I have been thinking about a lot of great products that have now become an integral part of our life aka Google, iPods, iPads, SAP ERP, Zappos, Facebook, Twitter, Intuit, Amazon, Mitticool, etc..
When I think about what is common across these products and their growth to super-stardom and i found these common traits:
- Great products are highly focused in solving a particular need of a particular customer. No product ever succeeds if it tries to solve a lot of problems for a lot of people.
- Great products are very simple to learn & use. Great user experience can make the difference between greatness and extinction.
- Great products are born out of conviction and never out of consensus. Conviction can create great products or crappy products. Consensus can only create average products.
- Great products continuously improve to solve the needs better. Continuous, concentrated improvements make good products great.
- Great products are built by small teams. I have never seen any great product coming out of a large team. The larger the team, the greater the chance that the product will turn out to be average or less than average.
Guy Kawasaki also talks about DICEE (Deep, Intelligent, Complete, Elegant and Emotive as the characteristics of any great product. These are traits that also need to be kept in mind while designing any new products.
I recently came across a company, CornerStone which has implemented a unique retail business model where the physical stores do not hold any inventory at all. All the inventory is maintained at the central warehouse from where all shipments are made. I think they should go one step further and tailor the garment only upon the receipt of an order. They also provide an online store from where you can purchase.
The business model is unique in the industry as it combines the best and worst of the virtual and real world models. Low or zero inventory at the retail store means that the cost of opening up a store is drastically low and conducive to franchising mode of growth. This also provides them the opportunity to optimize the supply chain and reduce the overall cost of production. All of this put together means that the possibility of good profit margin is high.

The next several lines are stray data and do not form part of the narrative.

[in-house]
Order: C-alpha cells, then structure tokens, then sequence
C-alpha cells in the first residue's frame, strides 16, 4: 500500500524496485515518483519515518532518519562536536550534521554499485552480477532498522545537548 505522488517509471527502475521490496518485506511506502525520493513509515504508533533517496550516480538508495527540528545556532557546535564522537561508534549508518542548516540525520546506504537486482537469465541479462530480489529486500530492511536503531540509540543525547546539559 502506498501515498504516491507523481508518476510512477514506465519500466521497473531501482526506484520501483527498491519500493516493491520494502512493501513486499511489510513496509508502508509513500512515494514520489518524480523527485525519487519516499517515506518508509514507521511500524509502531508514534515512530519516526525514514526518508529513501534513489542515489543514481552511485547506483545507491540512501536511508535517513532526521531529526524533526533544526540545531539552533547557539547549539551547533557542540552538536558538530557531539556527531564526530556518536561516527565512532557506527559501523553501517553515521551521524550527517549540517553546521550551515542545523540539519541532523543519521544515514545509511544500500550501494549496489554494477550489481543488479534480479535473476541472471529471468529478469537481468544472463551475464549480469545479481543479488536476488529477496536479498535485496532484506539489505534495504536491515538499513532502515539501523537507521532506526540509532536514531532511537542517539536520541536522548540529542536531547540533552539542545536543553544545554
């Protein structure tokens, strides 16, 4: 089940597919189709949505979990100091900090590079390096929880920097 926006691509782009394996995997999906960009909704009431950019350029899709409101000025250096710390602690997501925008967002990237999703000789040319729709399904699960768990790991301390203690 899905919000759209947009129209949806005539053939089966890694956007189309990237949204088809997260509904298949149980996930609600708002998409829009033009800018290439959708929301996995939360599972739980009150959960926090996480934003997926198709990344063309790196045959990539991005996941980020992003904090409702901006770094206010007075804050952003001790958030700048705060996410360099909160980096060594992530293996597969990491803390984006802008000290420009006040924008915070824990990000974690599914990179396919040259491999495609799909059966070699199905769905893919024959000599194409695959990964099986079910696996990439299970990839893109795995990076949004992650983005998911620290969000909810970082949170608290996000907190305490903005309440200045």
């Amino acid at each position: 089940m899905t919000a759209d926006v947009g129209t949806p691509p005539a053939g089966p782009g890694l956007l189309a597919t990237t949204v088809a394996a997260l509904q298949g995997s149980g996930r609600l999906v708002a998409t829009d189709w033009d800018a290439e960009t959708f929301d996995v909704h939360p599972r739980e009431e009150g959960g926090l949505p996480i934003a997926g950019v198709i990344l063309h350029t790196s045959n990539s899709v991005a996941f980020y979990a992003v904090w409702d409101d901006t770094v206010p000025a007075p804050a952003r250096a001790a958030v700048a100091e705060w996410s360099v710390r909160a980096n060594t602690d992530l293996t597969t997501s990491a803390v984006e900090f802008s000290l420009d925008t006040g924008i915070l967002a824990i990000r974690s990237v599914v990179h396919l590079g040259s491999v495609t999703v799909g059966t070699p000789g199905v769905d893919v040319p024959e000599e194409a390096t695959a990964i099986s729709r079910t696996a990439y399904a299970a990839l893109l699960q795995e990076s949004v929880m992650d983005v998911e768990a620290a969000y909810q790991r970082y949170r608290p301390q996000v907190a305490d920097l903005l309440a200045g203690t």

The flip side is the fact that customer’s who do impulse buying are less likely to buy or place orders in this model. This model would work very well for the customers who are very particular about the fit and less about the impulsive high of owning something immediate (aka, online shoppers).
If they can find ways to scale fast, the economies of scale will provide them a great opportunity to disrupt high-end fashion retailers.
Some more ideas that they could mull over:
- Tailor the garment only upon receipt of a confirmed order and then dispatch.
- Allow customer’s to book an appointment and go to their home/office to take orders.
- Aggressively franchise to gain economies of scale
- Look at the consumer gift voucher as a mode of promotion of sales
- Adapt the Zappos way of doing business for their own benefit, like
- 365 day return policy
- 2 way delivery free
- Allow customers to advocate the product from the stores directly as soon as they purchase
- Increase the product mix to include women’s wear
Hope that they are able to improve their sales and scale their operations nationally.
Wishing them all the very best.!!!!!